By the end of the year, Union Public Schools of Tulsa, Okla., will be one of the first public school systems in the country to use a fully integrated microwave network. The wireless network will enable the district to provide cost-effective voice, video, and data transmissions to and from its 15 school buildings while saving thousands of dollars in leased line charges.
The microwave network uses ultrahigh-frequency (18 and 23 GHz) digital radio signals to transmit information from point to point over short (5- to 10-mile) hops via line of sight. Microwave’s 45 Mbps–about 30 times faster than a T1 line–offers a huge advantage in bandwidth, according to Lee Snodgrass, information technology director for the district.
“In order to provide teachers and students with the technology tools they need–voice, video, and data transmission–an integrated microwave network is the best route to take for the money,” Snodgrass said.
The technology requires an antenna to transmit and receive signals and a microwave radio to translate and route them through the appropriate channel of a building’s local area network.
Union contracted with Tulsa-based network design firm Baxsys and Tadiran Microwave Networks of Houston, Texas, to install the system. Surveys of the district indicated that Union would need a 10- to 25-foot mast on top of each building, plus a 120-foot tower at the district’s main service center through which all signals are routed.
Saving big with ATM
While other districts have used microwave technology to transmit data across a wireless network, Union’s approach–an integrated microwave network transmitting voice, video, and data–is fairly unusual, Snodgrass said.
To accomplish its mission, Union is using asynchronous transfer mode (ATM) technology in conjunction with the network. ATM takes the available pipeline and segments it, transferring information in smaller packets of uniform size so voice, video, and computer data can travel over the same network while no single type of information hogs the bandwidth.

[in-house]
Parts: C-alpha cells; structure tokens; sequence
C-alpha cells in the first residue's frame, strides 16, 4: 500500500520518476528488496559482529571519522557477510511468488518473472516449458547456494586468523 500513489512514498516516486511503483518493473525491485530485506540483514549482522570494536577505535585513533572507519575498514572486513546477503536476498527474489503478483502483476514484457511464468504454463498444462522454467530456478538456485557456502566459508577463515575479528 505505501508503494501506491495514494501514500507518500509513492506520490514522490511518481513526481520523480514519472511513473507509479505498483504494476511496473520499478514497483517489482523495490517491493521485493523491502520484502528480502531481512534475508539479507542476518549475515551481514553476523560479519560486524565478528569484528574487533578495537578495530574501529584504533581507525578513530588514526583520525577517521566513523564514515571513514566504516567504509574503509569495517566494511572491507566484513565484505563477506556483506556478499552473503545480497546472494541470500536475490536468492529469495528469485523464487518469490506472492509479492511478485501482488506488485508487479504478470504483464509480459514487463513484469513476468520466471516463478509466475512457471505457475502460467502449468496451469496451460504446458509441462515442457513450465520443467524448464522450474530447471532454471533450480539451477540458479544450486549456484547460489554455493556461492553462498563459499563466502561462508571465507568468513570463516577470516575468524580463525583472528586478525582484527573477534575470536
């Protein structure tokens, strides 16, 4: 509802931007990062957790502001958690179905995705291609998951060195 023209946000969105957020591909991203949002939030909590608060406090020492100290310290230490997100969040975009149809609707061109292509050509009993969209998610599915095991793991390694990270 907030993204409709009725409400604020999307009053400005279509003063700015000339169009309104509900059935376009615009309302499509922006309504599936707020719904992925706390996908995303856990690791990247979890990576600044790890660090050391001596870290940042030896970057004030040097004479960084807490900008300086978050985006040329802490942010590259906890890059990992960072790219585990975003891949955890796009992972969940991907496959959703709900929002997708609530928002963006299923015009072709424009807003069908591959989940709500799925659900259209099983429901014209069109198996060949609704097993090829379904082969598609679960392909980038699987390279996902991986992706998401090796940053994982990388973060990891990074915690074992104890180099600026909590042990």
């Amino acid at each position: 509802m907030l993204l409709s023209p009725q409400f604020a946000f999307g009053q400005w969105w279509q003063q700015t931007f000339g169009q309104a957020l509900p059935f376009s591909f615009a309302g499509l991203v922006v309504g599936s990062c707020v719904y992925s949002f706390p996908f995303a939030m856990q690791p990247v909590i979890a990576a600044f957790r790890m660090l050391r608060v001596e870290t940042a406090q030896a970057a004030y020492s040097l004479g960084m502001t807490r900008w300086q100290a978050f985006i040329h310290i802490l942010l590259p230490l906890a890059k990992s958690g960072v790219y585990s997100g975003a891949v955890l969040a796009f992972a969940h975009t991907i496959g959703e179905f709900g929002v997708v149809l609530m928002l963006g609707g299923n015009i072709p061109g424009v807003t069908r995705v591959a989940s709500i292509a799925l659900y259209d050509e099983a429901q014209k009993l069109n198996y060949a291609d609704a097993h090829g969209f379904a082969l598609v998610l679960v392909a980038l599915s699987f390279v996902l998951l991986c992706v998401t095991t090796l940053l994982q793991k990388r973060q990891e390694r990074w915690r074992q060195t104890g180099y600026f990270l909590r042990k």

Each microwave radio plugs into an ATM system that splits information into its proper channel–private branch exchange (PBX) lines for voice, for example, or classroom hubs for data.
The microwave network cost the district between $30,000 and $35,000 per school for the antenna, radio, and power supply, plus another $70,000 for the tower and equipment at the main service center. The ATM gear cost an additional $750,000, Snodgrass said–but the district expects to reap big savings on its monthly leased line charges.
“In the long run, it’s far more affordable to consolidate the voice, video, and data traffic than to segregate it three ways,” added Brad Baxter of Baxsys.
With its microwave network, the district will be able to provide each school with 23 phone lines while saving about a third of its yearly $150,000 phone bill, Snodgrass said. The wireless network means the district won’t need as much infrastructure–just lines to the central office instead of to each school.
The same holds true for data lines, Snodgrass said. To achieve the same speeds, the district would need to lease T3 lines for each building at a cost of up to $3,000 per site per month, he said.
All Union schools are using the network to transmit data and will be using it for voice by May. Video transmission over the network has been tested successfully and will be available later in the 1999-2000 school year.
As part of its long-term technology plan, Union has provided network connections in all classrooms and offices. Students have access to computers and other instructional technology, and all teachers have classroom computers. More than 96 percent of the staff has received extensive computer training, and more than 800 employees will be attending internet training next month.
Union Public Schools
Tadiran Microwave Networks